David Lazar, MD
Those little specks and gray string-like spots you see in your visual field are called floaters. They’re typically harmless but can sometimes signal issues with your eye health. David Lazar, MD, is a board-certified ophthalmologist and vitreoretinal specialist who can determine what floaters mean for your vision. You’ll appreciate the advanced, state-of-the-art technology he uses at his boutique medical practice, Lazar Retina, located in West Los Angeles. He’s also well-known for his personalized, patient-first approach to eye care. Schedule a comprehensive eye exam today by calling the office or booking your appointment online.
Floaters Q & A
What are floaters?
Seen as small dots, circles, lines, or web-like strings in your visual field, floaters are microscopic clumps of cells inside the vitreous gel, which is the clear fluid that fills the inside of your eye. Although they appear to be in front of your eye, they actually float inside and cast shadows on the light-sensitive tissue at the back of your eye, the retina, as they drift by when you move your eyes.
What causes floaters?
Floaters are often related to degenerative changes linked to the aging process. As you age, the vitreous gel within your eyes may start to liquify and shrink away from the back wall of the eye. When that occurs, these tiny strands or clumps of cells within the vitreous gel may become more noticeable.
Other causes of floaters include:
- Inflammation that causes the release of debris into the vitreous gel that may be due to an infection or autoimmune disorder
- Bleeding in the eye that’s caused by changes associated with diabetic retinopathy, high blood pressure (hypertension), blocked blood vessels, or injury
- Retinal detachment that occurs when sagging vitreous gel tugs on and tears the retina or causes fluid accumulation behind the retina that pushes it away from the back of your eye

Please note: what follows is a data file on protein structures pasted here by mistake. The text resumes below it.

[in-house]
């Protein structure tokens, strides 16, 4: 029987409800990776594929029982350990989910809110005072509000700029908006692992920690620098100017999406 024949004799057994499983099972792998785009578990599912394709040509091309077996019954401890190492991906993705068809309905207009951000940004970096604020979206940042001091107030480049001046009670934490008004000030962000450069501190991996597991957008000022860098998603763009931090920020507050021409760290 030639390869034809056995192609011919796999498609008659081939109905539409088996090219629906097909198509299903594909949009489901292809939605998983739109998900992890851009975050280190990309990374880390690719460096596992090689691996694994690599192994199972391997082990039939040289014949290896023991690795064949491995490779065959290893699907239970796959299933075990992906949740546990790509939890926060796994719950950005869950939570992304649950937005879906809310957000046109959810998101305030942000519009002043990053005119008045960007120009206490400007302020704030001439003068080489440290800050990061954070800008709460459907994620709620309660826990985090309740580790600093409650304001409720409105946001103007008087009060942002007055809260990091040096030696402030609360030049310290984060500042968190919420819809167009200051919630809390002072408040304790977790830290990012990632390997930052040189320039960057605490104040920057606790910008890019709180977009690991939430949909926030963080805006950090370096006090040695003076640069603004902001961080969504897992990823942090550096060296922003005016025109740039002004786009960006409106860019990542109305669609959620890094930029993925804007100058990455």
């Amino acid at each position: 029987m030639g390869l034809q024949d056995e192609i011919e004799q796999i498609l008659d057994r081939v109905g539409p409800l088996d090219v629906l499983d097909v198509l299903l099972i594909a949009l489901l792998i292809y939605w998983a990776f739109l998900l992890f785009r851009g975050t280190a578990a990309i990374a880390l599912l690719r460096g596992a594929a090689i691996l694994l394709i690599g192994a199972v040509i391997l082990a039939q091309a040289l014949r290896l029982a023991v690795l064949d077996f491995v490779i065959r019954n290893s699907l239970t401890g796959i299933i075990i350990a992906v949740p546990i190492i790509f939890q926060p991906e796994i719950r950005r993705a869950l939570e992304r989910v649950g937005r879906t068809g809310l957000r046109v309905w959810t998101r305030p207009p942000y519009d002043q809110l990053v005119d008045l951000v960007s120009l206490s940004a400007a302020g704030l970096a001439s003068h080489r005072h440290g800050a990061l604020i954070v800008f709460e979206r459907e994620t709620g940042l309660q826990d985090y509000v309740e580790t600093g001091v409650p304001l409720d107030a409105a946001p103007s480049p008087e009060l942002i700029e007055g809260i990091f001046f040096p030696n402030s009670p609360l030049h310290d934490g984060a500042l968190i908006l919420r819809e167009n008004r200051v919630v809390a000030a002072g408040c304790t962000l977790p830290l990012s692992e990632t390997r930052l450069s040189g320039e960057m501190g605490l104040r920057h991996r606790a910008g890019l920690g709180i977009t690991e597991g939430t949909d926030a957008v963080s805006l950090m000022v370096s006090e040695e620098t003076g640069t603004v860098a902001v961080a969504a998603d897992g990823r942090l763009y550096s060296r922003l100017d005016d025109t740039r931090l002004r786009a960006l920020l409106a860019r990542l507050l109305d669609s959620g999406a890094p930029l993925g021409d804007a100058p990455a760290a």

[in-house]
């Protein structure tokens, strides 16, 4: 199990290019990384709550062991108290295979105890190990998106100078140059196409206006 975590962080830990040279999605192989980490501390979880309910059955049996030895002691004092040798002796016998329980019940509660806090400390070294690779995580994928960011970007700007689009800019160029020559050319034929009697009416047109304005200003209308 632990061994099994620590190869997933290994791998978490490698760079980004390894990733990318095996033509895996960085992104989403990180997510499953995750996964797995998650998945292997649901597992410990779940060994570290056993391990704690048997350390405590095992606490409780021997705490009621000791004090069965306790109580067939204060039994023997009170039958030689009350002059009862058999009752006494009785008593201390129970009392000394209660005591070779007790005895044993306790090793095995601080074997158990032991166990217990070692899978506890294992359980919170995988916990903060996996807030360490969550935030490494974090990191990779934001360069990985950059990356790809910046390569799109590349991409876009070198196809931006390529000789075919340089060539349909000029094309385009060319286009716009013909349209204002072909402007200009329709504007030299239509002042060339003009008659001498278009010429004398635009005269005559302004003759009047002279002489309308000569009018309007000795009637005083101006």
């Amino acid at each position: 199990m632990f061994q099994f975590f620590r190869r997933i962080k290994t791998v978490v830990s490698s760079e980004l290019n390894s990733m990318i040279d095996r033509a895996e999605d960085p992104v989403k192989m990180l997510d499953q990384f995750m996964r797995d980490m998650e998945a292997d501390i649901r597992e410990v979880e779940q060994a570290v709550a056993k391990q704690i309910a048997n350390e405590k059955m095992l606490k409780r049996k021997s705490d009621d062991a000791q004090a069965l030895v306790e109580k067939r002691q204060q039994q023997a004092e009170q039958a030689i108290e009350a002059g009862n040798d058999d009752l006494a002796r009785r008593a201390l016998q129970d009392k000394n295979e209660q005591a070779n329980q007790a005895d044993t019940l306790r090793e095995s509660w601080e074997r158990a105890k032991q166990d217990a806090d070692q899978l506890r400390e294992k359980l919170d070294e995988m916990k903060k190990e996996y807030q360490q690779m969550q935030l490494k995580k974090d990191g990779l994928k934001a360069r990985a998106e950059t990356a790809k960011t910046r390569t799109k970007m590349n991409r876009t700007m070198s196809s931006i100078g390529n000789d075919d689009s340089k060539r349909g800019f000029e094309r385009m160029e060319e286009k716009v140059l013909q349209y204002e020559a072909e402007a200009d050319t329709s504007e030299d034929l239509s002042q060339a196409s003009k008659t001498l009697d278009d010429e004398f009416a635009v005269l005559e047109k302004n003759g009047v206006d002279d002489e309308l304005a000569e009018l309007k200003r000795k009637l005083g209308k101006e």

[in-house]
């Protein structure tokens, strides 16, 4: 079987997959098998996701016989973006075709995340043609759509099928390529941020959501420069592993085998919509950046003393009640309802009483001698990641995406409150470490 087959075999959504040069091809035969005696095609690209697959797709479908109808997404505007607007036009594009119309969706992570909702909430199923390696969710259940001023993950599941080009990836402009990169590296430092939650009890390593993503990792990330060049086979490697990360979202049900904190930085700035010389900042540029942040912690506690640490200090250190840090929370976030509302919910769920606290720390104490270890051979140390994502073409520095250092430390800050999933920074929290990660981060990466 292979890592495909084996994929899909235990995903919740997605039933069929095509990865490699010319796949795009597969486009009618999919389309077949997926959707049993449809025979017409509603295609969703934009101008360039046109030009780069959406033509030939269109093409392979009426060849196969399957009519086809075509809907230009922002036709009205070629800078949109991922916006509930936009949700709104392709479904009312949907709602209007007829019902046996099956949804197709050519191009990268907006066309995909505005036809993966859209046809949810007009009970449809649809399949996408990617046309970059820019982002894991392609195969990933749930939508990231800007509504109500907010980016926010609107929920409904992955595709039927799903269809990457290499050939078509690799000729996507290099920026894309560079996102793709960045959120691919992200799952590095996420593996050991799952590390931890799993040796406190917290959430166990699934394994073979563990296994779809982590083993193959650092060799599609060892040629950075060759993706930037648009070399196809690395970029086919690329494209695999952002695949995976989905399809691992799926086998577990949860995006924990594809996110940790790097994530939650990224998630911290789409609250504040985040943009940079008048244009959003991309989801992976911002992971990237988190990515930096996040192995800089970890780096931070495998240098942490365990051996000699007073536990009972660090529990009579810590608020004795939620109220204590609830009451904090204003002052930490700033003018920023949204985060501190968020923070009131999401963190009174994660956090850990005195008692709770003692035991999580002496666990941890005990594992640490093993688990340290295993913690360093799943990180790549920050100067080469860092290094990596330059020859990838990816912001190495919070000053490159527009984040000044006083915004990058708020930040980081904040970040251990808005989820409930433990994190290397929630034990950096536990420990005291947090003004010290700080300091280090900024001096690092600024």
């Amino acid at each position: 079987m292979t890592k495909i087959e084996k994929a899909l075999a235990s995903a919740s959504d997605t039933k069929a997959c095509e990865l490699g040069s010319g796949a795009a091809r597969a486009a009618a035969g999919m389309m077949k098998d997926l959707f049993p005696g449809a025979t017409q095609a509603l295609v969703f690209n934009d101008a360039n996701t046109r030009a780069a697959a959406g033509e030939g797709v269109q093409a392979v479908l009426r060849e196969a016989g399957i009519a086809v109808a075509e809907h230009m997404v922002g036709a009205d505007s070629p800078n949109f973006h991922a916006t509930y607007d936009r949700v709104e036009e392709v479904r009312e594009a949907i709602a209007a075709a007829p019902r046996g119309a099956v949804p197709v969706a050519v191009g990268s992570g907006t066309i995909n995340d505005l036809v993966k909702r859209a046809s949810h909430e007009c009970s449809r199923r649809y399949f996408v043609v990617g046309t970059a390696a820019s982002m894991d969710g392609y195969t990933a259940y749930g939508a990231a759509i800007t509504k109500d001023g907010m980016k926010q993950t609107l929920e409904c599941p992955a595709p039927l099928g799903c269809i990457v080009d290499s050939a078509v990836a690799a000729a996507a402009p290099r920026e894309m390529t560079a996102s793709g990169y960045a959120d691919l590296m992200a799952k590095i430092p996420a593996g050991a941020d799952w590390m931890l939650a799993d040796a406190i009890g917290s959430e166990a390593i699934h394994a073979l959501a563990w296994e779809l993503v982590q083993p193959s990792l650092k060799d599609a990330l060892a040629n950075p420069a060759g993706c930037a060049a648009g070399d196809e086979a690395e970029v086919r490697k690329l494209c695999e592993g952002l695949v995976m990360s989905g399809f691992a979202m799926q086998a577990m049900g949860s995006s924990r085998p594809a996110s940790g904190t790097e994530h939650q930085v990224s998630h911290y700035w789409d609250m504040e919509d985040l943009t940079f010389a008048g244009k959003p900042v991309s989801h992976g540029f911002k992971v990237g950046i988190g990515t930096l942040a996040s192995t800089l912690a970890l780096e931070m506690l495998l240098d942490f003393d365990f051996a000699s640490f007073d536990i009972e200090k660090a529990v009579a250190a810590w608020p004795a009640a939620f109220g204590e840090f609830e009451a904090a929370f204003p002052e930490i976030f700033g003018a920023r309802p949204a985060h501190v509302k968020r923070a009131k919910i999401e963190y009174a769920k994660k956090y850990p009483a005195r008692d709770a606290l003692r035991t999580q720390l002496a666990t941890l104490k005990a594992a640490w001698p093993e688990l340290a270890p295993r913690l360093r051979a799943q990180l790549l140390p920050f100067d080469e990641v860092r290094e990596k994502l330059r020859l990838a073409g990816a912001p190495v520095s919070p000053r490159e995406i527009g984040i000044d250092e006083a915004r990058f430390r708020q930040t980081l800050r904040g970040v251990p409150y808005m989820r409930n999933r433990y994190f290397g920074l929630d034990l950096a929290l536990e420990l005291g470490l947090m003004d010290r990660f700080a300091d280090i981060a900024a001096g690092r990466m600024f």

- Severe myopia (nearsightedness)
When should I be concerned about floaters?
As we get older, the vitreous, which is tightly adherent to the back wall of the retina, can begin to peel away from the retina. This is known as a PVD (posterior vitreous detachment).
PVD’s are common. As the vitreous peels away from the retina it can apply tension against the retina and cause lightening type flashes in your vision. This is usually of no consequence. But sometimes, when the vitreous peels away from the retina it can tug too hard on the retina and create a small tear. The tear can bleed and blood cells can float into the vitreous that look like more prominent floaters or smoke. This occurrence has the potential for the retinal tear to worsen into a retinal detachment.
Retinal detachments can result in needing surgery with serious, permanent loss of vision. It is for this reason that whenever you see a new or different floater, it is important to be seen by your ophthalmologist for a dilated examination right away. Only a dilated examination by an eye doctor can determine whether your floaters are just a normal changing of the vitreous or a tear that has occurred in the retina.
Floaters that are a normal changing of the vitreous again are usually something that will eventually subside. In some cases, if the floaters are bothersome enough that they are causing a constant, long-term disturbance in vision, a procedure to remove the vitreous called a vitrectomy can be performed.
Laser of the vitreous floater is also an option. If floaters are found to be due to a tear that has occurred in the retina, then a laser treatment is used to heat seal and barricade around the tear to prevent retinal detachment.
Contact Dr. Lazar immediately if you notice:
- More eye floaters than usual or a sudden appearance of new floaters
- Flashes of light in the same eye as the floaters
- Darkness or a curtain-like shadow affecting your side vision (peripheral vision loss)
These symptoms may indicate a retinal tear, with or without a detachment, and require immediate medical attention to help prevent permanent vision loss. Call the office or book an appointment online.